To support this process, the state partnered with the Alabama Hospital Association to educate providers on the use of COVID-19 antibody treatments. In partnership with the state, the Alabama Hospital Association sent a survey to their members and other healthcare facilities throughout the state to gauge willingness and capacity to infuse patients. The survey queried how many non-hospitalized patients each provider or facility anticipated treating for COVID-19 during the two-week allocation period to inform allocation decisions. This process was repeated by the Alabama Hospital Association every two weeks for hospitals and community-based providers to respond and request allocations.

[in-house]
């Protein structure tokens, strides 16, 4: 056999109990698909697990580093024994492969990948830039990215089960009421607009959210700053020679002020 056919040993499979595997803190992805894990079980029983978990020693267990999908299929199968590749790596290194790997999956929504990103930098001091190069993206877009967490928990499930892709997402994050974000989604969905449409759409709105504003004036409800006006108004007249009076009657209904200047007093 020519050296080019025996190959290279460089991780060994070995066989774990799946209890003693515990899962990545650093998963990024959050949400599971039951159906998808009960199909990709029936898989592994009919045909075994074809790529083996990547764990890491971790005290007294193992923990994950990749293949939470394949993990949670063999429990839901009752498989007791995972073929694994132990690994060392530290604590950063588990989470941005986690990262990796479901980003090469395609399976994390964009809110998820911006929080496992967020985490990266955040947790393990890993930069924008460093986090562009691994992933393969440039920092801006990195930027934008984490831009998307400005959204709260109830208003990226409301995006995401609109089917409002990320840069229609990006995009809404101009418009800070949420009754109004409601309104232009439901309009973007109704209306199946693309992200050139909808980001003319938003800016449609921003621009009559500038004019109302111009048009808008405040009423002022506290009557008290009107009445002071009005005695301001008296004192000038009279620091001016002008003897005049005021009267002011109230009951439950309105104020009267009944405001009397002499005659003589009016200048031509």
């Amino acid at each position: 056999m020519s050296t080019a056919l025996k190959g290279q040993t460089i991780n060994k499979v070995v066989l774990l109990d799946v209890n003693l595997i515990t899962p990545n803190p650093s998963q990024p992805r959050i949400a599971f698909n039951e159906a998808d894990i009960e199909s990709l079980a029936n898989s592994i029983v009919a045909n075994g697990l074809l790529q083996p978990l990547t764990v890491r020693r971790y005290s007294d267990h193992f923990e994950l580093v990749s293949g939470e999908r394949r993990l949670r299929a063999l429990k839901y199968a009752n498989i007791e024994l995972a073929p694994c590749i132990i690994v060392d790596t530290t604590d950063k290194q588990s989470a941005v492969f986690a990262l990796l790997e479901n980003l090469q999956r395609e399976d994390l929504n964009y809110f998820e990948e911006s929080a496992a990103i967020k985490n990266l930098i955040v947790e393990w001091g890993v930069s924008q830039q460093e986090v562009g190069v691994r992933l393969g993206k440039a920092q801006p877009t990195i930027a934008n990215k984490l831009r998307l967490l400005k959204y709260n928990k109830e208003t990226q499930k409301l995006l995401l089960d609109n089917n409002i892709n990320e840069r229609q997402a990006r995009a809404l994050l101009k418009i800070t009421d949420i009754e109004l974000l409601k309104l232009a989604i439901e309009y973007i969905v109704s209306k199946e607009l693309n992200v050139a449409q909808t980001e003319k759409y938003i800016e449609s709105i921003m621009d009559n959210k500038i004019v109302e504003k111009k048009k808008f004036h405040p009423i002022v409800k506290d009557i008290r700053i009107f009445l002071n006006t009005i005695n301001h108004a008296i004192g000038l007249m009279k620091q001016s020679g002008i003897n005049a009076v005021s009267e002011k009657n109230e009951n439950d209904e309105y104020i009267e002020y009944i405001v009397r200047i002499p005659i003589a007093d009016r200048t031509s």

As the supply of COVID-19 antibody treatments increased, the state was able to meet all requests for allocations from hospitals and community-based providers. Hospitals that increased utilization of COVID-19 antibody treatments have anecdotally seen a reduction in hospitalizations of COVID-19 positive patients. LTCFs in Alabama received COVID-19 antibody treatments allocations through the U.S. Department of Health and Human Services (HHS) Assistant Secretary for Preparedness and Response’s (ASPR’s) Special Projects for Equitable and Efficient Distribution (SPEED) program, which allocates doses directly to certain providers separate from bi-weekly state allotments. As smaller hospitals, physician practices, urgent care facilities, and dialysis centers increase their capacity to provide COVID-19 antibody treatments, expanded access in rural areas of the state is being achieved.